A short prayer, imploring the divine blessing on our food, and expressive of gratitude to God for supplying our necessities. The propriety of this act is evident from the divine command, 1 Thessalonians 5:18
. 1 Corinthians 10:31
. 1 Timothy 4:5
. From the conduct of Christ, Mark 8:6-7
. From reason itself; not to mention that it is a custom practised by most nations, and even not neglected by heathen themselves. The English, however, seem to be very deficient in this duty. As to the manner in which it ought to be performed, as Dr. Watts observes, we ought to have a due regard to the occasion, and the persons present; the neglect of which hath been attended with indecencies and indiscretions. Some have used themselves to mutter a few words with so low a voice, as though by some secret charm they were to consecrate the food alone, and there was no need of the rest to join with them in the petitions. Others have broke out into so violent a sound, as though they were bound to make a thousand people hear them.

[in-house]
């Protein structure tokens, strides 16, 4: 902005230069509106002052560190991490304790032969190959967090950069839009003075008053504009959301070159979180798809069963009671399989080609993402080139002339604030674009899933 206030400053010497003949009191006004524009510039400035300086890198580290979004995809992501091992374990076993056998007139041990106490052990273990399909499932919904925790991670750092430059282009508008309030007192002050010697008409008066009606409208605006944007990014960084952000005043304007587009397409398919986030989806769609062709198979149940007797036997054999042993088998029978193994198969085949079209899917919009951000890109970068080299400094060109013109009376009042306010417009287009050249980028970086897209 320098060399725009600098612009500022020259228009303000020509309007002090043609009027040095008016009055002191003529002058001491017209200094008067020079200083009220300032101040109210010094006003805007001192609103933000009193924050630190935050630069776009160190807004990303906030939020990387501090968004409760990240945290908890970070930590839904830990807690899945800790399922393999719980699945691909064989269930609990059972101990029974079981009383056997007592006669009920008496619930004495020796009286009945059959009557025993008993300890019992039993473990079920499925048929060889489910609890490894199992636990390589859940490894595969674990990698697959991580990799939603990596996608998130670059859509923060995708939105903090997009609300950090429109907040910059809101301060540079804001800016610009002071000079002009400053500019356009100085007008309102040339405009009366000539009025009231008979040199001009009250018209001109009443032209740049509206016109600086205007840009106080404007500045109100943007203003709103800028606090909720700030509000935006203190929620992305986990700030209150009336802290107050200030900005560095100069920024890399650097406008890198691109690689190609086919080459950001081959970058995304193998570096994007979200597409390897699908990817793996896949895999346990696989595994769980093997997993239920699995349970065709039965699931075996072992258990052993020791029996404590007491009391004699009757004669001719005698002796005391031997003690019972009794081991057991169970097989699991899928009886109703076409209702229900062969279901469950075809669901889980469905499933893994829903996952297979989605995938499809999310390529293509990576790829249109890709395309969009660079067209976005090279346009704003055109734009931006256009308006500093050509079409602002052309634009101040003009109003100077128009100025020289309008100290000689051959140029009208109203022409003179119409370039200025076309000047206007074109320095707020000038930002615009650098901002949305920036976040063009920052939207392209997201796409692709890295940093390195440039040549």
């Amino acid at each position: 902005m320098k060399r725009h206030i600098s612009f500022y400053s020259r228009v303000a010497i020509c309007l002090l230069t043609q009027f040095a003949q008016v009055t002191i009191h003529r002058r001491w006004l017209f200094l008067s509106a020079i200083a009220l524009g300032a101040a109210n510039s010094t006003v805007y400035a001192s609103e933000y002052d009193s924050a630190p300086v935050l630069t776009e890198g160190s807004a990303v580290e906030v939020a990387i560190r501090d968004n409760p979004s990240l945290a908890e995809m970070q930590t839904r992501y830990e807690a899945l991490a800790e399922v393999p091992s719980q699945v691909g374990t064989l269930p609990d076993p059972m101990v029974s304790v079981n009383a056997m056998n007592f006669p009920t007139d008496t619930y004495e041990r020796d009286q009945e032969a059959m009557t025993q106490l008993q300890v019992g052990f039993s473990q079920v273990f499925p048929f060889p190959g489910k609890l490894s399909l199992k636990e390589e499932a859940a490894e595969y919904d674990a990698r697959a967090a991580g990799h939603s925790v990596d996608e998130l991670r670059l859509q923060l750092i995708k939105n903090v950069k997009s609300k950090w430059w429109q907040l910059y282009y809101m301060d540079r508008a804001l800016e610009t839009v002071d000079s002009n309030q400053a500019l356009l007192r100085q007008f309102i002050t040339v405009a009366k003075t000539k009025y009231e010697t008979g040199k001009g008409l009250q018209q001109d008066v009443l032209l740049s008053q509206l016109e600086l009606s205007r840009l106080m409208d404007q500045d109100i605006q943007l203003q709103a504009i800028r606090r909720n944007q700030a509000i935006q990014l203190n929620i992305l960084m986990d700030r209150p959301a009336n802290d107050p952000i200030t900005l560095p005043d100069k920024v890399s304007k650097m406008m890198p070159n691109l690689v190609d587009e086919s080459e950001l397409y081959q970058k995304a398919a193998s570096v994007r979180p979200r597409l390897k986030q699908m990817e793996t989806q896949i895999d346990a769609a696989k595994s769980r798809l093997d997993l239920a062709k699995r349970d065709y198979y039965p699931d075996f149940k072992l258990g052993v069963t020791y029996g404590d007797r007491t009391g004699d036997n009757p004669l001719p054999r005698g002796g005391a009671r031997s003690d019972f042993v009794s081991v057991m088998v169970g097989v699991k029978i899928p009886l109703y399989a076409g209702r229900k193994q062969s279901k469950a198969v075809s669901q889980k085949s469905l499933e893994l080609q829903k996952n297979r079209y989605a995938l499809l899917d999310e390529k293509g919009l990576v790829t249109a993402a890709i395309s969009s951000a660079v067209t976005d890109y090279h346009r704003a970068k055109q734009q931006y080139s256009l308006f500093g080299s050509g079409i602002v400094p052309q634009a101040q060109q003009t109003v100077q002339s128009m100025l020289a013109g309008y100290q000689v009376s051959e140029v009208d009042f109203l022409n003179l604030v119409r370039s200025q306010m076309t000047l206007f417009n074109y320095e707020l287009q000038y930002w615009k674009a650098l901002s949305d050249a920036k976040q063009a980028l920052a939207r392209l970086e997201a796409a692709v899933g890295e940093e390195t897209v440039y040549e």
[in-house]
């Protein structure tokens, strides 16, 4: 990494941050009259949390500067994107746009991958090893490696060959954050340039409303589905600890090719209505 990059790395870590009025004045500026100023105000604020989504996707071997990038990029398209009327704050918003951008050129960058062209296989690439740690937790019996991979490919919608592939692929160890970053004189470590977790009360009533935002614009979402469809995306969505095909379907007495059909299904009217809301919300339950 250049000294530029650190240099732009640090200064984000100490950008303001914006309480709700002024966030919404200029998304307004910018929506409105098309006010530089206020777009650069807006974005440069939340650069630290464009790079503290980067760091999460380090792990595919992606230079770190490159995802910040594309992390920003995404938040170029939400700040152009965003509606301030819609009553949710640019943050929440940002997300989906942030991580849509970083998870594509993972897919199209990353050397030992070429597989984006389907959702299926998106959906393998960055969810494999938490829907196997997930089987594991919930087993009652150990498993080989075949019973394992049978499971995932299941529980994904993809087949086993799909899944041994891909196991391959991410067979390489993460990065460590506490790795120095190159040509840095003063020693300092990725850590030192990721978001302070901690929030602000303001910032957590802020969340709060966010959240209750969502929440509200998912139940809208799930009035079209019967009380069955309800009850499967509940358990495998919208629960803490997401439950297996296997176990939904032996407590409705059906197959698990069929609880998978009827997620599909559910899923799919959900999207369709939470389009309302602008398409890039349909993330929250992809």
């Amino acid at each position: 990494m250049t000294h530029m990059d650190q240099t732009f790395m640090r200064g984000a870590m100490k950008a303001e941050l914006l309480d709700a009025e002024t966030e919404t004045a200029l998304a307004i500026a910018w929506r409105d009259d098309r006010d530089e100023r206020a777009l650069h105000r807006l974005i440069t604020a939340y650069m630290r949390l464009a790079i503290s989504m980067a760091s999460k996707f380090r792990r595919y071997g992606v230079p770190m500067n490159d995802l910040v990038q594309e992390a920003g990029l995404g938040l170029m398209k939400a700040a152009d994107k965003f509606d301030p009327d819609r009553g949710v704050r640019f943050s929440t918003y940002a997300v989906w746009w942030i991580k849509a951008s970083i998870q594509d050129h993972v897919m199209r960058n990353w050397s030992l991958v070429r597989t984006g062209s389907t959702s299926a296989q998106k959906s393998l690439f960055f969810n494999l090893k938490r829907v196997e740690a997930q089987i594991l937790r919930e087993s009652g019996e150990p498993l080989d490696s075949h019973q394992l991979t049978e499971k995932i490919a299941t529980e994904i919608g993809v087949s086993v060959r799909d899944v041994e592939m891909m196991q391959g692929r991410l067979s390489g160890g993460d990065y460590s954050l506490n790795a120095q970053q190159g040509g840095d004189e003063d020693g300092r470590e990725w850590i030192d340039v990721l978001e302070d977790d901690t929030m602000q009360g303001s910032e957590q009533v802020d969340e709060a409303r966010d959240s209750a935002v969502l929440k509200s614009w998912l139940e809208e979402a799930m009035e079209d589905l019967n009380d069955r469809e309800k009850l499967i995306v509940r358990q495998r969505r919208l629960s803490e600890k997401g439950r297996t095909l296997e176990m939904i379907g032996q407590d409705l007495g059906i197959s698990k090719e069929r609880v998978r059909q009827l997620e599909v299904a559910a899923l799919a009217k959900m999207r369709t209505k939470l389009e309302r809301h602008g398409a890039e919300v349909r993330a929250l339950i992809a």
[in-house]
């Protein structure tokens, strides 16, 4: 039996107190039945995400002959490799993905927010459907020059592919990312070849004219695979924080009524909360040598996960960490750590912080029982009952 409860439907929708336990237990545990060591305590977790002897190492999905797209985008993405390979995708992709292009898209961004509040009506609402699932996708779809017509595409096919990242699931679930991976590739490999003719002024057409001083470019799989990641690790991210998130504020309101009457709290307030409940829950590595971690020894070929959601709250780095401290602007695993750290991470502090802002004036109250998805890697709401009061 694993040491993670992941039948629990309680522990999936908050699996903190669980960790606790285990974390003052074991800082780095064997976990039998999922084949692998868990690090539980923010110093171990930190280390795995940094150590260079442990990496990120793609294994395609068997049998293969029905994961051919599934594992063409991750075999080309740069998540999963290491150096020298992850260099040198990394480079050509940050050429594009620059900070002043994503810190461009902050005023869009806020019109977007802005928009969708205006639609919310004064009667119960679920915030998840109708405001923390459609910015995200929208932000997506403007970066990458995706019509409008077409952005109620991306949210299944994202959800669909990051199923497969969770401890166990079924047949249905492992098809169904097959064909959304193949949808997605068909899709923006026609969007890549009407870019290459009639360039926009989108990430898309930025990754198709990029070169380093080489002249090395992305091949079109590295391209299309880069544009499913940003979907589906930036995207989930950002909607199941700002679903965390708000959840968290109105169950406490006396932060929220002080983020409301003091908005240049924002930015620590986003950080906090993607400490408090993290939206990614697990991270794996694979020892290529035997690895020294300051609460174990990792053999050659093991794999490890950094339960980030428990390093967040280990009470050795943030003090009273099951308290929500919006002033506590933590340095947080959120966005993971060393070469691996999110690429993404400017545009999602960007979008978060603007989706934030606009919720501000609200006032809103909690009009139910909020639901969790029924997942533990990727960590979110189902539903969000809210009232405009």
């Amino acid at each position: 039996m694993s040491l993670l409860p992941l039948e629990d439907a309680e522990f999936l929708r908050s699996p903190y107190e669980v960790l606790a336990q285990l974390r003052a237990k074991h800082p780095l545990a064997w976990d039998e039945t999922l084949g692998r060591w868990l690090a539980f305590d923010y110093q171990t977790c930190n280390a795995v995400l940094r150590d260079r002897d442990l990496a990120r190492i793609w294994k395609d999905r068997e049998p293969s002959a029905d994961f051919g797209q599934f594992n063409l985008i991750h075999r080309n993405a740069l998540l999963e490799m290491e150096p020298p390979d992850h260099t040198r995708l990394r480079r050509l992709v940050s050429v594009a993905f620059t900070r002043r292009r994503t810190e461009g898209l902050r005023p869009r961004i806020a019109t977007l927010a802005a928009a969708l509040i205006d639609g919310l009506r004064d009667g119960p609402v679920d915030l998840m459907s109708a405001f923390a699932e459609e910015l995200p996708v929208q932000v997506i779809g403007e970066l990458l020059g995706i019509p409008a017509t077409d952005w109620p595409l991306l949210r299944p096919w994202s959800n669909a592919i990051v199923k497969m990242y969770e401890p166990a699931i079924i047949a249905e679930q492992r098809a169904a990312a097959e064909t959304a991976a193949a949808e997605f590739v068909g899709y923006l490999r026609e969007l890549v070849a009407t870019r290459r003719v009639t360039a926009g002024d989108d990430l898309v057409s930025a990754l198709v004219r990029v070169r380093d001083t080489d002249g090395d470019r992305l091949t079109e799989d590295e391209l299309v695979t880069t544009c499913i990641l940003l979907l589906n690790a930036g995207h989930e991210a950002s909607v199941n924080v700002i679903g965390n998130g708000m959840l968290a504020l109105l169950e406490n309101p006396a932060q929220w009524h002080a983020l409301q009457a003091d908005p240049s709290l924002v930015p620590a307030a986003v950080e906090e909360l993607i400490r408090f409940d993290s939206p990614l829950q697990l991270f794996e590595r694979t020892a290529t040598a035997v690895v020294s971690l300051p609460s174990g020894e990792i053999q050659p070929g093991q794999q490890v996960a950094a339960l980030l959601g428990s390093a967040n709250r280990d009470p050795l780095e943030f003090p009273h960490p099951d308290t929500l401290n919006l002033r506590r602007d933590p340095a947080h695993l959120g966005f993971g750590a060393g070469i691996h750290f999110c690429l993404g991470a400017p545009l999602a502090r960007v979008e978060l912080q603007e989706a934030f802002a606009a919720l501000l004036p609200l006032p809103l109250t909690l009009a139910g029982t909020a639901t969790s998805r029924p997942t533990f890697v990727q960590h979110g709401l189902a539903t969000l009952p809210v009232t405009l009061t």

Some perform this part of worship with so slight and familiar an air, as though they had no sense of the great God to whom they speak: others have put on an unnatural solemnity, and changed their natural voice into so different and awkward a tone, not without some distortions of countenance, that have tempted strangers to ridicule. It is the custom of some to hurry over a single sentence or two, and they have done, before half the company are prepared to lift up a thought to heaven. And some have been just heard to bespeak a blessing on the church and the king, but seem to have forgot they were asking God to bless their food, or giving thanks for the food they have received. Others, again, make a long prayer, and, among a multitude of other petitions, do not utter one that relates to the table before them. The general rules of prudence, together with a due observation of the custom of the place where we live, would correct all these disorders, and teach us that a few sentences suited to the occasion, spoken with an audible and proper voice, are sufficient for this purpose, especially is any strangers are present. Watts's Works. oct. edit. vol. 4: p. 160. Law's Serious Call, p. 60.
Seed's Post. Ser. p. 174.